Monday, July 13, 2015

Recommended Reading: William McGeveran, "The Imaginary Trademark Parody Crisis (And The Real One)"

Professor William McGeveren of the University of Minnesota School of Law, in an enjoyable and informative article, discusses the current state of trademark parody law in "The Imaginary Trademark Parody Crisis (And The Real One)," 90 Wash. Law. Rev. 713 (2015). [Follow him on Twitter: @BillMcGev.]

Abstract: In the two decades since the Supreme Court protected a crude rap spoof from copyright liability in Campbell v. Acuff-Rose Music, Inc., courts have grown to understand the great value of parodic expression in trademark cases as well. Today, plausible claims of parody almost always prevail over trademark rights in judicial rulings. This Article demonstrates that it is simply wrong to suggest, as commentators often do, that we face a crisis in the results of trademark parody cases. That distortion is harmful because it distracts reform efforts and it lends credence to overbroad assertions of trademarks against parody and other speech. Demand letters and other pre-litigation maneuvering by markholders exemplify the real crisis in the law of trademark parody. Reform should concentrate on making excessive threats against speech less effective. I argue that fast-lane defensive doctrines that reduce the burden of litigating parody cases, such as safe harbors and a broad artistic relevance test, are more important than perfecting substantive parody doctrine. Meanwhile,we should shout the truth from the rooftops: Markholders who sue legitimate parodies lose.Their threats are empty.

Read comments and post your comment here

TTABlog comment: Parody does not fare well at the TTAB. Witness the SEX ROD, THE HOUSE THAT JUICE BUILT, JUST JESU IT, and a string of other decisions. In fact, as I sit here at my kitchen table (watchful of possible falling ice blocks), I can't think of a TTAB case upholding a parody claim.

Text Copyright John L. Welch 2015.


At 8:14 AM, Anonymous Anonymous said...

About your comment, John . . . isn't this merely another facet of the disparagement issues discussed so much in recent months? Ability to USE a parody/disparaging/offensive term in commerce (Yay First Amendment!) vs. REGISTRATION of such a mark?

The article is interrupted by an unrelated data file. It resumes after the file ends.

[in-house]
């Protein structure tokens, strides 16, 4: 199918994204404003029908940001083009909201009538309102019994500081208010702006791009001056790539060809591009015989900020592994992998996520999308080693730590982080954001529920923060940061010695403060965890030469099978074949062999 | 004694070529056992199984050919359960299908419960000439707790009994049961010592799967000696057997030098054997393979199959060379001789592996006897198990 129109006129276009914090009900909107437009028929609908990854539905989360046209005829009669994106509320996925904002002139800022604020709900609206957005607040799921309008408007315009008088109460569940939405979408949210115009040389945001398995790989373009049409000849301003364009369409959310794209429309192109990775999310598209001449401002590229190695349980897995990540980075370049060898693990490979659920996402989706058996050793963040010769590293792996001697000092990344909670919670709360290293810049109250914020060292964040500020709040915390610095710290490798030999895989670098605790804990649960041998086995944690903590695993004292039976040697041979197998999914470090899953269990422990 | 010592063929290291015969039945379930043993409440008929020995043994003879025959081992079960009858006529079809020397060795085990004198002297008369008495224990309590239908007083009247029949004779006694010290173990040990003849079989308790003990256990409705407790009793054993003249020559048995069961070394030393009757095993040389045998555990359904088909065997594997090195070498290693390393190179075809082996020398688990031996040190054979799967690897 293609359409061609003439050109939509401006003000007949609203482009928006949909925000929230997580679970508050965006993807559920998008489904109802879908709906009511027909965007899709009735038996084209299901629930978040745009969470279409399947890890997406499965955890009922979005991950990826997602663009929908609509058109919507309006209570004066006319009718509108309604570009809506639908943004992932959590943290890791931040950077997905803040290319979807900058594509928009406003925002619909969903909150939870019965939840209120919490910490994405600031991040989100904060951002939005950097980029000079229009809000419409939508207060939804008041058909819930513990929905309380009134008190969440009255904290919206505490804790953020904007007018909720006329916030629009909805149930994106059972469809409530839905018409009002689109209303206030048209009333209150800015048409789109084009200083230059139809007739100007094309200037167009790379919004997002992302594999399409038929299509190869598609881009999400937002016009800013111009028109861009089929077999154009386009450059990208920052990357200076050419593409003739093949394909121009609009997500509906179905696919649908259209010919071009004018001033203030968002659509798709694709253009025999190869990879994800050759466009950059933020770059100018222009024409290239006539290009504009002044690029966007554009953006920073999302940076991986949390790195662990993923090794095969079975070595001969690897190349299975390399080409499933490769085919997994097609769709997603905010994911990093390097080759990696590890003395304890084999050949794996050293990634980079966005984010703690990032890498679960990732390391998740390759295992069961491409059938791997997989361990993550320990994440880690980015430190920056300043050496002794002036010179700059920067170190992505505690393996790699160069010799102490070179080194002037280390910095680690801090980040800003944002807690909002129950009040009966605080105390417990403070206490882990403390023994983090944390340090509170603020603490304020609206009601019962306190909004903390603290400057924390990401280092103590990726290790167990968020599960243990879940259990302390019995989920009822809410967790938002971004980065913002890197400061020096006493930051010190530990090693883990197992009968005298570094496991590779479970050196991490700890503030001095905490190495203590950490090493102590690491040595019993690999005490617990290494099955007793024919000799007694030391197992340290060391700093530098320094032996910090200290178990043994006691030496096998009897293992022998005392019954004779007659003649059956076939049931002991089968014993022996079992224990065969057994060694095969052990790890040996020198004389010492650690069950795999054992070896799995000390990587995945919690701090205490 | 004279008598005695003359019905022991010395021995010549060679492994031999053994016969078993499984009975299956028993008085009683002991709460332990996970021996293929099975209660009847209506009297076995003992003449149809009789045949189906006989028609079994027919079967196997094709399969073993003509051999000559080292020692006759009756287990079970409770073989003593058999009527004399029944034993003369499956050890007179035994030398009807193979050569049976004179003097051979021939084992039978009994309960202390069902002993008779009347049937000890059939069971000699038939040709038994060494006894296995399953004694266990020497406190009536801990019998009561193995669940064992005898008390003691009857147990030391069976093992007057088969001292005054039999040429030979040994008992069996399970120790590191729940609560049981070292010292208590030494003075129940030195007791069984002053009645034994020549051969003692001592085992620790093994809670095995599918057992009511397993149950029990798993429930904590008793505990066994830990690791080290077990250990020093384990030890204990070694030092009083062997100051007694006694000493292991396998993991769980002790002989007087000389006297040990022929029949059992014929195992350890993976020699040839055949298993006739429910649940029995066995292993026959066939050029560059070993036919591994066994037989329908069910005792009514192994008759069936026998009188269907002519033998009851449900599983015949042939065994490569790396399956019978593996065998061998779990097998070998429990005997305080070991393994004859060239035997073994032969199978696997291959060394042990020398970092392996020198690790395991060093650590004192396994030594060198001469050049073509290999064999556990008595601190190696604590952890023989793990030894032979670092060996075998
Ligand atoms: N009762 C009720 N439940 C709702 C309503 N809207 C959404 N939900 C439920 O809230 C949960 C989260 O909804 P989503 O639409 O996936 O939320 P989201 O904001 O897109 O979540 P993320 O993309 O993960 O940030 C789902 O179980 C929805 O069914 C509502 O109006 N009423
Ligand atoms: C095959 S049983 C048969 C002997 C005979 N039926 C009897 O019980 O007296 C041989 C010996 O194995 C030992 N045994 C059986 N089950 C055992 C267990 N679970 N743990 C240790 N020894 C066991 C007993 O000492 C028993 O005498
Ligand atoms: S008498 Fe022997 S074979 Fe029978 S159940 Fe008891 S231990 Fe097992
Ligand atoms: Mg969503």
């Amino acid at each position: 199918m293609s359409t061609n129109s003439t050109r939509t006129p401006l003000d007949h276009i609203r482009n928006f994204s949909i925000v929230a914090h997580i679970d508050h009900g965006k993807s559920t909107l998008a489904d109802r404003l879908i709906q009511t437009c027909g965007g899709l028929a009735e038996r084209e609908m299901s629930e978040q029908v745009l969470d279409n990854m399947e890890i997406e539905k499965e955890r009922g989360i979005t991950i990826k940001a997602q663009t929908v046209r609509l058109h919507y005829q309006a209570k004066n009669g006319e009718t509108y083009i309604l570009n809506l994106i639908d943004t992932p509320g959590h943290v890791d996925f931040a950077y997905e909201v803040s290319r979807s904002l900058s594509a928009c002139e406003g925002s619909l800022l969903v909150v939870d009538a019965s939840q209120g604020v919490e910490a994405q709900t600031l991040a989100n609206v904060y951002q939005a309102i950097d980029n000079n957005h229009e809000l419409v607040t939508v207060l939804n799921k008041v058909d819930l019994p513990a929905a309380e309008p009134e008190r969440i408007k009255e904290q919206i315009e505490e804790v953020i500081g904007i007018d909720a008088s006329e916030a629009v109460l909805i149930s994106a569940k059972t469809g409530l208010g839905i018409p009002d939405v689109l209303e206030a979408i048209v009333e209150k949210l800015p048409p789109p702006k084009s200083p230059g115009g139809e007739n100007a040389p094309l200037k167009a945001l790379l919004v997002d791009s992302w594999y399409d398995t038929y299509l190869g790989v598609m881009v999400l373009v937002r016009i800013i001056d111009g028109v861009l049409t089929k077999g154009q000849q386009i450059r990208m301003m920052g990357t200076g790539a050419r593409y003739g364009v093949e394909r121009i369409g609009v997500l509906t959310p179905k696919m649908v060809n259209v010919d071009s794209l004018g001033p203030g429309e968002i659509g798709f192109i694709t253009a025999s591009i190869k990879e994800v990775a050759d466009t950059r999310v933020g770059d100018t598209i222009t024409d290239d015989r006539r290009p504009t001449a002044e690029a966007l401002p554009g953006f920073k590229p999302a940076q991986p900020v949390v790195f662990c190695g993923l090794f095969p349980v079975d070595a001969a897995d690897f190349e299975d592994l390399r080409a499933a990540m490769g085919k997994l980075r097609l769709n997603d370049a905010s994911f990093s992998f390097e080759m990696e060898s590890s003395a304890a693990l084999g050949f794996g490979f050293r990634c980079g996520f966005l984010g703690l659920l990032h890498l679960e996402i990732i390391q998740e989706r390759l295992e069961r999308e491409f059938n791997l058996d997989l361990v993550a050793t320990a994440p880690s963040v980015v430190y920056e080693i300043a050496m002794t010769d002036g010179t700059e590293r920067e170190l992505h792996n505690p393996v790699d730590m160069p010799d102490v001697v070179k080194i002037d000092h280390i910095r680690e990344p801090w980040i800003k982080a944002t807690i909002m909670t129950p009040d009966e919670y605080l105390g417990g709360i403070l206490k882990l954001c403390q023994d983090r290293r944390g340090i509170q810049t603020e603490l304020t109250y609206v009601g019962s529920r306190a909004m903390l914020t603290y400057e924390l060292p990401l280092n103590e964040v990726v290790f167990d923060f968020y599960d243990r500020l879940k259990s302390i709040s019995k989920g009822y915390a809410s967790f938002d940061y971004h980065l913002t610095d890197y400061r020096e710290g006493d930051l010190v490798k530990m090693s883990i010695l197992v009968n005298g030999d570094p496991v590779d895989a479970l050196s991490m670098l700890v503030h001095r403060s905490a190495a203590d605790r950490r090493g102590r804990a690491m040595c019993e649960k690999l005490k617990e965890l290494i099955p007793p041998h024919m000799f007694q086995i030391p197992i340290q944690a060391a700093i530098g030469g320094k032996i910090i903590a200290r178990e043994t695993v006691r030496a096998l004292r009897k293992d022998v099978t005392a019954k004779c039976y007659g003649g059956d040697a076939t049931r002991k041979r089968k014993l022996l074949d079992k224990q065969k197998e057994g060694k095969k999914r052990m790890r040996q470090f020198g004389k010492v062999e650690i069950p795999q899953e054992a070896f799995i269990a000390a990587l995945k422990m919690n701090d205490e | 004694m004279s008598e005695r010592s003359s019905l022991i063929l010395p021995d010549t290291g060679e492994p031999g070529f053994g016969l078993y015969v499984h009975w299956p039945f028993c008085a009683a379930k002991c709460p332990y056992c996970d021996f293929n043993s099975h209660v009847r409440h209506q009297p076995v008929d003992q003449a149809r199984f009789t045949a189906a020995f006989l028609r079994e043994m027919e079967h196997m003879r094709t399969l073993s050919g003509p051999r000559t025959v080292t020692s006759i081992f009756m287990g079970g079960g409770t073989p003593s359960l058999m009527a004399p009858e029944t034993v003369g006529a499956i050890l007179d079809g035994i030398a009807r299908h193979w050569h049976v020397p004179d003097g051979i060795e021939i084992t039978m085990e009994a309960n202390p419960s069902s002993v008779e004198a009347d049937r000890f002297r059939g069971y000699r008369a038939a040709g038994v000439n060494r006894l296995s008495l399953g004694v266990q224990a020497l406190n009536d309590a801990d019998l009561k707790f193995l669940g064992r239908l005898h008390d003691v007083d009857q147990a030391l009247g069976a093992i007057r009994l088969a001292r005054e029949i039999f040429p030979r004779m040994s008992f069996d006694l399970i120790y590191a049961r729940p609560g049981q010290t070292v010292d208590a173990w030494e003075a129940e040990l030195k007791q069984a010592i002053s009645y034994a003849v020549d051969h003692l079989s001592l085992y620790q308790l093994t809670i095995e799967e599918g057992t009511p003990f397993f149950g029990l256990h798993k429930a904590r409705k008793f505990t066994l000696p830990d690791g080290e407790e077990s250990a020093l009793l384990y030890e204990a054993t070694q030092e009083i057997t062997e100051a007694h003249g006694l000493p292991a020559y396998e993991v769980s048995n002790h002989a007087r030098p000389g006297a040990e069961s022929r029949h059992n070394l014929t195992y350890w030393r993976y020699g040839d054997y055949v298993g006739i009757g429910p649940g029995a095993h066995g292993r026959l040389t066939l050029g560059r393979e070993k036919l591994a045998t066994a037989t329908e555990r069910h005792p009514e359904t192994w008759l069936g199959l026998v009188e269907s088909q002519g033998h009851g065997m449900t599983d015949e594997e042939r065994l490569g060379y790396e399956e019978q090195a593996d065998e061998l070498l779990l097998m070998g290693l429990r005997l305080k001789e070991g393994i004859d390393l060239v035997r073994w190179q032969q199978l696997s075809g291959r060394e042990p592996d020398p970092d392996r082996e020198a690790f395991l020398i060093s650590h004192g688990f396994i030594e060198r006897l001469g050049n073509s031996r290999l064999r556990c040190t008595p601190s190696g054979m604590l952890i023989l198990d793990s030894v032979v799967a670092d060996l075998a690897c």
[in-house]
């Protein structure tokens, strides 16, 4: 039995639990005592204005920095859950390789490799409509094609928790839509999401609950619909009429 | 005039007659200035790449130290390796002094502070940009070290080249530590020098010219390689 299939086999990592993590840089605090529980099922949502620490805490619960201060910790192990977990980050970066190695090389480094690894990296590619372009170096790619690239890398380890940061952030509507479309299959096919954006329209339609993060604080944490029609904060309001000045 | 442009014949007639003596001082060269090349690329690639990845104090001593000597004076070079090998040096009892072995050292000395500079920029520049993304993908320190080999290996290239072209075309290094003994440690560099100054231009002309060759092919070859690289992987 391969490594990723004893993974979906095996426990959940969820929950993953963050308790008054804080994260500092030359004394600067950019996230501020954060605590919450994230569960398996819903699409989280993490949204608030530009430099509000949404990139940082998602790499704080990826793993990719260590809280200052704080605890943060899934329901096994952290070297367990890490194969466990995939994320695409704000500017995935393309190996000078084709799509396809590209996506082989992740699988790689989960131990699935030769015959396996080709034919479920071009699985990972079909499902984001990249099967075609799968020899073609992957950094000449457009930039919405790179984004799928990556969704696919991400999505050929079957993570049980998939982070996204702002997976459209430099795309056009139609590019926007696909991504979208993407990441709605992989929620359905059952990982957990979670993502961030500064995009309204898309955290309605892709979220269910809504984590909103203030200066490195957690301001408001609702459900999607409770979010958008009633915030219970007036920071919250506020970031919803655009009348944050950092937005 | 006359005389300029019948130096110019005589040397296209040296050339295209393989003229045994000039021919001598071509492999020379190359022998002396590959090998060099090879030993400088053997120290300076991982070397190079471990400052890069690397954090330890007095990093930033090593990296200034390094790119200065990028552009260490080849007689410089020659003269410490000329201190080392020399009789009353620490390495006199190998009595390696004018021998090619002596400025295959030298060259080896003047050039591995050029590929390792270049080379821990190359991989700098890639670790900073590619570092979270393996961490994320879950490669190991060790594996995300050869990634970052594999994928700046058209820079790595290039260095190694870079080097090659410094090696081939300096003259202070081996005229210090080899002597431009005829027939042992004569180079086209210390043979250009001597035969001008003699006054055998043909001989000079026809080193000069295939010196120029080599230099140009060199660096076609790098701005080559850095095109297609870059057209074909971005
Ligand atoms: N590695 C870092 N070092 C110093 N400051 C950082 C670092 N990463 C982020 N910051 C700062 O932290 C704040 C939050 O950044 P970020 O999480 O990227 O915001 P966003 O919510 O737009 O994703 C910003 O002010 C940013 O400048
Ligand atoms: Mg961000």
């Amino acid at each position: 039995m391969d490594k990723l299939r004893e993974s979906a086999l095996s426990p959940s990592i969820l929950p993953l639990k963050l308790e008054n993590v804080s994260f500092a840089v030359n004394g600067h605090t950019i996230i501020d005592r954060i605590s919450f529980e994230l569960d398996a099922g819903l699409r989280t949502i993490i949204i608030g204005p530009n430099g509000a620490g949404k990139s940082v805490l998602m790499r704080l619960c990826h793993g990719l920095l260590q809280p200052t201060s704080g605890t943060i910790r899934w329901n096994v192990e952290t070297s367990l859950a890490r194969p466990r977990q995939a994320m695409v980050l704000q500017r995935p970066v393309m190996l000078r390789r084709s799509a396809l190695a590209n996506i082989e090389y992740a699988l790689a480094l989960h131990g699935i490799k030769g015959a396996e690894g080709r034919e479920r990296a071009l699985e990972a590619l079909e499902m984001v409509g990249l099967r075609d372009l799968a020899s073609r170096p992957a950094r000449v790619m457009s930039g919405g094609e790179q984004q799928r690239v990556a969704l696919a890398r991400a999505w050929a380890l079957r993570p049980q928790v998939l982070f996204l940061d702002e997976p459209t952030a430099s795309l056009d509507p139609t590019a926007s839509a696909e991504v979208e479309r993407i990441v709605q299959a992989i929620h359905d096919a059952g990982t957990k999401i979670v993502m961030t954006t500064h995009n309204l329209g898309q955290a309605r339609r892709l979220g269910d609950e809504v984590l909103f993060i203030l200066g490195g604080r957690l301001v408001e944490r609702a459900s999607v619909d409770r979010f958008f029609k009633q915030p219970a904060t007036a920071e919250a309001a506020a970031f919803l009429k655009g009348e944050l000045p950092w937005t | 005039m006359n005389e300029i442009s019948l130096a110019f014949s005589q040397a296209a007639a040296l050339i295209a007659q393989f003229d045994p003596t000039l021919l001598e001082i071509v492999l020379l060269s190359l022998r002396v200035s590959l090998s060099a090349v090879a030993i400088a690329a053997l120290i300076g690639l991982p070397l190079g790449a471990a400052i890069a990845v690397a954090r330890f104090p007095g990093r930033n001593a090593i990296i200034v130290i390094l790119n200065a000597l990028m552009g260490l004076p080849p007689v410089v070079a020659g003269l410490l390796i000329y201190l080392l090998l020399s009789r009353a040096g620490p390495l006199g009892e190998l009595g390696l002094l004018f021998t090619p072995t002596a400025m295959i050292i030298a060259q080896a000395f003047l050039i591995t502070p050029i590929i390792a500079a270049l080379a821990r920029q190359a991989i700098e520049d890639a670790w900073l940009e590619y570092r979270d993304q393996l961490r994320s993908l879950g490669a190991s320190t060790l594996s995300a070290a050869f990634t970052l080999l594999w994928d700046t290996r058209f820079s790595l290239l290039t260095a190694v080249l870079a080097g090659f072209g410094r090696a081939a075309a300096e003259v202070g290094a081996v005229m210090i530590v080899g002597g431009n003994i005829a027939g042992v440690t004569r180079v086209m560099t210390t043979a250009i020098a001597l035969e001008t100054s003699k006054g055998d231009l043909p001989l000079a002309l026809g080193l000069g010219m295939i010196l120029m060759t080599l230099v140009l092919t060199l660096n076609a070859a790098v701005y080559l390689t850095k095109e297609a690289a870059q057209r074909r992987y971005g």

One could make the argument that parody use in the actual marketplace is a relatively short-term nuisance. But once a mark has been registered, it becomes institutionalized, hulking on the register like some sort of silent dilution-magnet.

At 10:34 AM, Anonymous Roberto Ledesma said...

I recently researched the parody defense at the TTAB. My findings correspond with John's comment -- the TTAB has never upheld a parody defense/claim. In the dilution context, the TTAB's recent "The House that Juice Built" and "Crackberry" decisions hold that the act of seeking registration at the USPTO will preclude an applicant from relying on the parody defense listed as a fair use exclusion in the dilution statute. In the likelihood of confusion context, parody is just one of the factors to consider in the LOC analysis and no defense if the marks are otherwise confusingly similar.

Parody defendants have fared better in federal court (see Chewy Vuitton, Charbucks, etc.). In its "Crackberry" decision, the TTAB offered the following reasoning: "when this Board is asked the narrower question of applicants’ right to registration under Section 2(d) of the Lanham Act, the First Amendment claim is not as strong as with issues of restraint on use."

I wonder if that is still true post-B&B (now that TTAB decisions can be used to restrain use)? Perhaps the Board should give more weight to a parody claim in balancing the likelihood of confusion factors. (I may write a blog post on this)

At 11:17 AM, Blogger John L. Welch said...

Hey, Roberto. Sounds like a topic for a TM Reporter commentary.

At 2:20 PM, Anonymous Rob said...

PCTAB - Political Correctness Trial and Appeal Board. Who knew that the PCTAB's jurisprudence states that trademark law was not designed primarily to protect IP, but to protect feelings from being hurt? There should be at least two sensitivity and diversity specialists in any board panel.


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